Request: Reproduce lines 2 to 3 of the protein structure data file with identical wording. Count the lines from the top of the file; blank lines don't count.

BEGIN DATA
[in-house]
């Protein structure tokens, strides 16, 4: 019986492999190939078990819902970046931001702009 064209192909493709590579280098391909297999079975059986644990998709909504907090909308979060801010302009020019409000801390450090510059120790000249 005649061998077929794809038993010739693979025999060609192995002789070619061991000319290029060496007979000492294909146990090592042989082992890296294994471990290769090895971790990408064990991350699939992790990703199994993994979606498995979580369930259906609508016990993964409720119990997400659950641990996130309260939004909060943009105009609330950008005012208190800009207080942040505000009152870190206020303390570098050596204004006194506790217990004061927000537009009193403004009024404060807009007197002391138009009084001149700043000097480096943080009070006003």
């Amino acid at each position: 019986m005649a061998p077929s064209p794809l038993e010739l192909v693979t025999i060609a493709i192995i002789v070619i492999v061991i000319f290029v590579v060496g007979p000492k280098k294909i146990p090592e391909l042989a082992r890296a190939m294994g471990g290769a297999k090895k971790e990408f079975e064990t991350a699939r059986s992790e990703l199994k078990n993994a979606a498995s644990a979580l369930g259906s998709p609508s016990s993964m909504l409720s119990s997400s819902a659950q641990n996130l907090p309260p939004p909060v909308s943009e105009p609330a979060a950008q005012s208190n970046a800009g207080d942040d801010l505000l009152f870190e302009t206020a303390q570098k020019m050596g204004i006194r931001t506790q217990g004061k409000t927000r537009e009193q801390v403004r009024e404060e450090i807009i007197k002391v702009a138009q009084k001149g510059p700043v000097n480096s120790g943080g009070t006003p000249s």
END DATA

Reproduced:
């Protein structure tokens, strides 16, 4: 019986492999190939078990819902970046931001702009 064209192909493709590579280098391909297999079975059986644990998709909504907090909308979060801010302009020019409000801390450090510059120790000249 005649061998077929794809038993010739693979025999060609192995002789070619061991000319290029060496007979000492294909146990090592042989082992890296294994471990290769090895971790990408064990991350699939992790990703199994993994979606498995979580369930259906609508016990993964409720119990997400659950641990996130309260939004909060943009105009609330950008005012208190800009207080942040505000009152870190206020303390570098050596204004006194506790217990004061927000537009009193403004009024404060807009007197002391138009009084001149700043000097480096943080009070006003």
């Amino acid at each position: 019986m005649a061998p077929s064209p794809l038993e010739l192909v693979t025999i060609a493709i192995i002789v070619i492999v061991i000319f290029v590579v060496g007979p000492k280098k294909i146990p090592e391909l042989a082992r890296a190939m294994g471990g290769a297999k090895k971790e990408f079975e064990t991350a699939r059986s992790e990703l199994k078990n993994a979606a498995s644990a979580l369930g259906s998709p609508s016990s993964m909504l409720s119990s997400s819902a659950q641990n996130l907090p309260p939004p909060v909308s943009e105009p609330a979060a950008q005012s208190n970046a800009g207080d942040d801010l505000l009152f870190e302009t206020a303390q570098k020019m050596g204004i006194r931001t506790q217990g004061k409000t927000r537009e009193q801390v403004r009024e404060e450090i807009i007197k002391v702009a138009q009084k001149g510059p700043v000097n480096s120790g943080g009070t006003p000249s």